A cheese board is a staple of holiday parties. And why not? It’s an easy and economical way to feed a crowd. Even folks who don’t cook can put together a killer cheese plate by hitting a good cheese shop and asking the cheesemonger for help. Plus, who doesn’t love cheese?
This year, however, may I humbly suggest that you forego an ordinary cheese plate in favor of a tricked-out Cheese and Pickle Board. Cheese and pickles are a natural pair: Tangy pickled vegetables cut through the richness and fattiness of your favorite cheeses to refresh your palate. And the snap and crunch of a pickle is just what your mouth craves after all that soft, creamy cheese.
When I say pickles, I don’t simply mean a few kosher dills. Many people think “pickles” always means “pickled cucumbers,” but, in fact, many of your favorite vegetables make outstanding pickles. And while all pickled vegetables have a vinegary tang in common, they can vary widely in flavor from spicy to sweet to salty to sour.
For this Cheese and Pickle Board, I suggest procuring a variety of pickled and marinated vegetables in different hues and flavors. Think pickled asparagus, beets, carrots, green beans, fennel, cauliflower, okra, onions, peppers and more. As you can see, for my Cheese and Pickle Board, I selected pickled okra, which is spicy, pickled carrots, which are garlicky and briny, and pink pickled cauliflower,which gets its sweetness and pink color from the addition of beets.
If you are a DIY type, like me, the pickles might be homemade varieties from your pantry stash. (Indeed, read on to the end of the post for an easy recipe for pickled carrots that anyone can make!) But I know that most people don’t spend their summers canning vegetables so that, months later, they can create a pickle board featuring homemade pickles. Luckily, there are so many outstanding artisanal pickles on the market today. Look for brands like Rick’s Picks, Epic Pickles, Brooklyn Brine, and Boat Street Pickles, which specializes in pickled fruit.
For the cheese, think about having a variety of textures and milks. To pair well with pickles, select cheeses that are higher in fat and not especially salty. Estimate about 3 to 4 ounces of cheese per person. For my Cheese and Pickle Board, I made sure to have a sharp cheese, a soft cheese, a fresh cheese and a salty bleu. I selected my favorite sharp cheddar, Cabot Creamery White Oak Cheddar Cheese, as my firm, sharp cheese; Vermont Creamery Cremont as my soft cheese, and Vermont Creamery’s Cranberry Orange & Cinnamon for a sweet and fresh goat cheese.
To your cheese and pickle board, add some fresh and dried fruit, such as grapes, apple, dried apricots or dates; spiced or roasted nuts; and a fruit spread that complements your selection of cheese. Look for a spread with both sweetness and acidity that is thick enough to stay on your cracker. I like spreads made with apples, figs, cranberries, cherries or plums. Chutneys are also excellent on a cheese plate as is a lovely raw honey, such as one from Oregon’s Old Blue Raw Honey, or even a piece of honeycomb, if you can source it.
For my cheese plate, I choose some of my homemade fig jam and my famous Ancho Chile Pecans. (You can buy everything else for your cheese and pickle board but promise me you’ll make the Ancho Chile Pecans!)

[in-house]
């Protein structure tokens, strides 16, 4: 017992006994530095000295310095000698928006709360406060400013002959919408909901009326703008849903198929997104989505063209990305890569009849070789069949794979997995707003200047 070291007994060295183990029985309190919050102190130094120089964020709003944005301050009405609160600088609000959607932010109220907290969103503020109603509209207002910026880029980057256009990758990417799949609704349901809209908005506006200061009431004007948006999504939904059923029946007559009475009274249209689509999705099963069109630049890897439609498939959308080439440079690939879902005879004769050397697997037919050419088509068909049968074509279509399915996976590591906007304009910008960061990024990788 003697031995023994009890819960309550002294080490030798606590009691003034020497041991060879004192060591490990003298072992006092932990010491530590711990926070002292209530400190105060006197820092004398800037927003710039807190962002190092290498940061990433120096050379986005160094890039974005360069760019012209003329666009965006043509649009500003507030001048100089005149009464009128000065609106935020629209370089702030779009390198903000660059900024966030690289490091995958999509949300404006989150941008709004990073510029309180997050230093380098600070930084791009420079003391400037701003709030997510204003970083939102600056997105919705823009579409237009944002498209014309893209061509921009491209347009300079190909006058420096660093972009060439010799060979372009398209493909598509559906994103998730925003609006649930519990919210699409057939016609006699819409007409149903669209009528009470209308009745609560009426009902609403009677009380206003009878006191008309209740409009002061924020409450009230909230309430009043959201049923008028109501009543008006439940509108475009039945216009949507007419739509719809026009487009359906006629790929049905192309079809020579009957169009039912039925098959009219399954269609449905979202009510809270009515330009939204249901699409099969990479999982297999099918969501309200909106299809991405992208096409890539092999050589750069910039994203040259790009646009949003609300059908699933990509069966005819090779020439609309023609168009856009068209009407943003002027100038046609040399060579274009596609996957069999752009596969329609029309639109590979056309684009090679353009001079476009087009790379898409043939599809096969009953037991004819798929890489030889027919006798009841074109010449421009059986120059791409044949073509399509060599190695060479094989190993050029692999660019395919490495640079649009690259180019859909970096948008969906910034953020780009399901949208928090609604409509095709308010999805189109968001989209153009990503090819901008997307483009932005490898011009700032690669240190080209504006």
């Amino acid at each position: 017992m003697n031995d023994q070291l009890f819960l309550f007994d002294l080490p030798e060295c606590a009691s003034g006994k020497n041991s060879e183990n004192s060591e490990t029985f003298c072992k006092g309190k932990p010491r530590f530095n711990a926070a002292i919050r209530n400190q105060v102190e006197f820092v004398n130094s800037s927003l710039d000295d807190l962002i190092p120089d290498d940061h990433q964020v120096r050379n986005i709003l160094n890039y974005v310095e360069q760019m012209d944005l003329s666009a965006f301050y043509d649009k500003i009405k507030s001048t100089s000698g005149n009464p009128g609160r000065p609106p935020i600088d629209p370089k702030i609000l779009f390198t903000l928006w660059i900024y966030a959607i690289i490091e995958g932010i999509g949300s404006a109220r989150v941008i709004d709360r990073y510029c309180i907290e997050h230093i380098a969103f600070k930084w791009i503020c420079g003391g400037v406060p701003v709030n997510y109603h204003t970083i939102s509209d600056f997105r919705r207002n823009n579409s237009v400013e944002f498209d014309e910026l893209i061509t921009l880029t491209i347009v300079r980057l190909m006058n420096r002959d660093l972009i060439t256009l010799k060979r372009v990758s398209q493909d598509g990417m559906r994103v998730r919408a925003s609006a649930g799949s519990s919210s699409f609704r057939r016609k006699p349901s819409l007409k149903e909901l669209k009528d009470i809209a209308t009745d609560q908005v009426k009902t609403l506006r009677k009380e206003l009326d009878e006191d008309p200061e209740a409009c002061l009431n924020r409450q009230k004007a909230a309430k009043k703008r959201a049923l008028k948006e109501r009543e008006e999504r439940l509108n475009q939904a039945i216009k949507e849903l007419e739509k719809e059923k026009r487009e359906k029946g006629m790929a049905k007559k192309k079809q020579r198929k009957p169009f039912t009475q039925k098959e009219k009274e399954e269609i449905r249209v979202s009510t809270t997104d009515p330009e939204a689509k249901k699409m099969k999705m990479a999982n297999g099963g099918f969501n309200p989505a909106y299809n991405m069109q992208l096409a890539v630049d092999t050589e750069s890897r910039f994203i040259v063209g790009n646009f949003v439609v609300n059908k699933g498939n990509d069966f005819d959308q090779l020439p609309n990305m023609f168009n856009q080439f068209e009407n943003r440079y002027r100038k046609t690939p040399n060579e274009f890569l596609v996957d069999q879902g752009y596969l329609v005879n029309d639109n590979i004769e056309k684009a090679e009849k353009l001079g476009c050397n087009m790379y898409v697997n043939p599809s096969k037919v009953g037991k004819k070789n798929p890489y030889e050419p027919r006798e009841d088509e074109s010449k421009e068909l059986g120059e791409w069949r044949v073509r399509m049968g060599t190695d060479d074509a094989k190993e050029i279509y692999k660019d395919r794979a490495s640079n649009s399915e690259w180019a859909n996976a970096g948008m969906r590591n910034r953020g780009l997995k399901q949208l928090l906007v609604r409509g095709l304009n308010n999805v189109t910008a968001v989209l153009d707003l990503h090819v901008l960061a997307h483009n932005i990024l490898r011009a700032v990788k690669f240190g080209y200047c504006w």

Serve a variety of crackers and toasts to accompany the cheese and pickles. I always look for a plain cracker, a slightly sweet cracker like Effie’s Homemade Oatcakes, and a cracker with some texture, such as one that incorporates seeds or nuts.
If you want to try making at least one homemade pickle for your holiday Cheese and Pickle Board, I recommend pickled carrots. Carrots are a forgiving pickle and they are available year-round. This recipe makes three pints, which is perhaps more than you need for a single cheese and pickle board, but if your family is anything like mine, they will be happy to have extras. Or, give one of the pints to a friend and neighbor for a unique edible gift!
(I am including instructions to can these pickles for shelf-stablity, but if you are not a canner, simply ignore those instructions and store your pickled carrots in the refrigerator as indicated.)
- 3 lbs carrots, preferably with the green tops on
- 2 cups apple cider vinegar
- 2 cups water
- 2 TB pickling salt
- 1 TB sugar
- 1 1/2 tsp whole cumin seeds
- 3 small dried red chili peppers
- 3 garlic cloves, peeled
- If canning for shelf-stability, prepare a boiling water bath and heat three pint jars.
- Peel the carrots and cut them into sticks 3-4 inches long.
- Combine vinegar, water, salt and sugar in a large saucepan. Stir to dissolve the salt and sugar, and bring the mixture to a boil over high heat. Once it boils, turn off the burner and remove the brine from the heat.
- Pack the blanched carrots into the warm jars as tightly as they will fit.
- Add seasonings to each jar: ½ tsp cumin seeds, one chili pepper, and one garlic clove per jar.
- Ladle the hot brine over the carrots in the jars leaving 1/2 inch headspace at the top of the jar.
- Bubble the jar well and remeasure the headspace, adding more brine if necessary. Wipe the rims with a damp cloth to remove any residue.
- Place the lids on the jar and screw on the ring just until you feel resistance.
- Repeat with the remaining jars. If not canning the carrots, store in the refrigerator and wait one to two days before eating to allow flavors to develop.
- To can the carrots to be shelf0stable, process the jars in a boiling water bath for ten minutes. Allow to cool in the water for five minutes before removing.
- Allow the carrots to cure for one weeks before opening.
- Store unopened jars in a cool, dark place for up to one year.